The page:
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On world's most remote platform, safety is reinforced through persistence, peer pressure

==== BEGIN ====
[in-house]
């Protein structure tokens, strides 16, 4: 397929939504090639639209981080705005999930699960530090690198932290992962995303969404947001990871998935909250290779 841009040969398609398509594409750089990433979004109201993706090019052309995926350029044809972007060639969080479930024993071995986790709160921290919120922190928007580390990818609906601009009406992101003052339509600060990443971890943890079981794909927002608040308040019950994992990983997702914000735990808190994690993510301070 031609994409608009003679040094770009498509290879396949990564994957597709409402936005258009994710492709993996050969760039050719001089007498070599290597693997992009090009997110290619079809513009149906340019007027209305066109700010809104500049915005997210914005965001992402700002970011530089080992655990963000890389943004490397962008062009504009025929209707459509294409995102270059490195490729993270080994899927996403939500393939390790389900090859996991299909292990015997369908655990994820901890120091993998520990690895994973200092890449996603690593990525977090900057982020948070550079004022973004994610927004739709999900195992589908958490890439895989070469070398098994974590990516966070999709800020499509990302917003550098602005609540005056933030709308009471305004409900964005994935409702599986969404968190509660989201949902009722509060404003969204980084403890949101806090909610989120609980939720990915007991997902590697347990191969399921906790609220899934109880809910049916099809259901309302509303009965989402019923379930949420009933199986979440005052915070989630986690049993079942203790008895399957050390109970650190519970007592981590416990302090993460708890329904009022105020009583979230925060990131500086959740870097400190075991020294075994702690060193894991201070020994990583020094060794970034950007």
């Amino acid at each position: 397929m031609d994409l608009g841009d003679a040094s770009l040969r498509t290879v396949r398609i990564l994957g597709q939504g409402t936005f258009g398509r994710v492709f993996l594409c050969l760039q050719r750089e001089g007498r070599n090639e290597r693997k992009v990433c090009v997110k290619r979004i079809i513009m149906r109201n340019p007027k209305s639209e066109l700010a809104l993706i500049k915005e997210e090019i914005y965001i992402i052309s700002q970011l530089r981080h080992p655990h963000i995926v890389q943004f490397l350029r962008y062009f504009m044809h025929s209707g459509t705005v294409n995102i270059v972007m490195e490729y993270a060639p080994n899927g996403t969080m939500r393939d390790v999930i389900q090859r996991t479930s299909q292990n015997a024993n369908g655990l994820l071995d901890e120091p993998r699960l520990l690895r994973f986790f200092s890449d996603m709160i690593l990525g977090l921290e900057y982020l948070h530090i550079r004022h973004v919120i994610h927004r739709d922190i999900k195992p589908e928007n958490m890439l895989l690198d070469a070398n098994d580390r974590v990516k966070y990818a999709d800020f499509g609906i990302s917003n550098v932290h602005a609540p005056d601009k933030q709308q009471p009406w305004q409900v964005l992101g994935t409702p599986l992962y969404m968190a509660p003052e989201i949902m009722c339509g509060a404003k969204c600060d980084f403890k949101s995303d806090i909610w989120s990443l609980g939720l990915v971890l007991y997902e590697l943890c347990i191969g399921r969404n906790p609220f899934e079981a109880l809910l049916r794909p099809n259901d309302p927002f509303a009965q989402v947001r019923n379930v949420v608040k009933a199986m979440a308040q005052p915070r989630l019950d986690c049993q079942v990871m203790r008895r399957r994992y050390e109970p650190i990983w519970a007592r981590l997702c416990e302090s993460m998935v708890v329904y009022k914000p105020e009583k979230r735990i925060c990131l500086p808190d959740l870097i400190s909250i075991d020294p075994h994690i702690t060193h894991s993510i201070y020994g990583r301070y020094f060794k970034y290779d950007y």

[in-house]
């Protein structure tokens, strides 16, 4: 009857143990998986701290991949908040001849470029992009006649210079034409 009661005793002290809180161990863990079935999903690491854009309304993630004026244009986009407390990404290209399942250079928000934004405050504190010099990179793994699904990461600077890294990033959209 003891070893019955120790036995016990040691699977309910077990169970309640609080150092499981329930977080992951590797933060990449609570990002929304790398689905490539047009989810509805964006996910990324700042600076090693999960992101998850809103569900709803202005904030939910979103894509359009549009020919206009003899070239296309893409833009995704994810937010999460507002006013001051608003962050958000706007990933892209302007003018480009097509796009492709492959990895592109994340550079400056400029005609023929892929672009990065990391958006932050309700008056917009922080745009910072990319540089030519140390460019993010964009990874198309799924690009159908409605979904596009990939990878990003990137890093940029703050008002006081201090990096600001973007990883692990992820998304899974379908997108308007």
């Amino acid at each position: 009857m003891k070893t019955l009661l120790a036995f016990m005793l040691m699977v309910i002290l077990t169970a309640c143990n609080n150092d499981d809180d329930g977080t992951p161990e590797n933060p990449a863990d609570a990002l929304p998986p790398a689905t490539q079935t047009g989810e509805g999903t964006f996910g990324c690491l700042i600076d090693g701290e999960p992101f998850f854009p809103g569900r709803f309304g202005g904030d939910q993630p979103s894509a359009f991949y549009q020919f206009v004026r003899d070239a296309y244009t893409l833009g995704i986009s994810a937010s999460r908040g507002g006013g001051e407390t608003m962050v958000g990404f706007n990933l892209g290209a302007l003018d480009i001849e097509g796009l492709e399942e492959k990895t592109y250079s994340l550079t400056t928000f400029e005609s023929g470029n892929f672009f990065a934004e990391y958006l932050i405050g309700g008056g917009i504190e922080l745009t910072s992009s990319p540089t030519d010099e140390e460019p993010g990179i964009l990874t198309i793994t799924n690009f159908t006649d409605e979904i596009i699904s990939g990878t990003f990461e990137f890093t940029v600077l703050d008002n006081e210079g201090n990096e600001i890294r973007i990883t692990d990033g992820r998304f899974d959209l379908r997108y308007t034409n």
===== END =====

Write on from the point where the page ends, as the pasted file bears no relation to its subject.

PERDIDO SPAR, Gulf of Mexico -- Work aboard the world's most isolated offshore oil production platform and drilling rig is loud, dangerous and often unpredictable. Still, each day begins in a mundane way. A 6 a.m. briefing starts with a rundown of all the work to be performed over the next 12-hour shift with notes on where to avoid danger. Next, there's a discussion of small safety hazards people noticed the day before -- workers descending stairs too quickly, warning tape not properly signed, crew members improperly lifting heavy equipment. What sets work on Perdido apart from many other locations is the constant repeating of a message that all on board must maintain close attention to their and each other's safety. Money is the imperative, but tasks must be performed at a steady, deliberate pace. Rushing is forbidden. It's all part of a stringent safety training regimen not seen in other facets of the energy industry.



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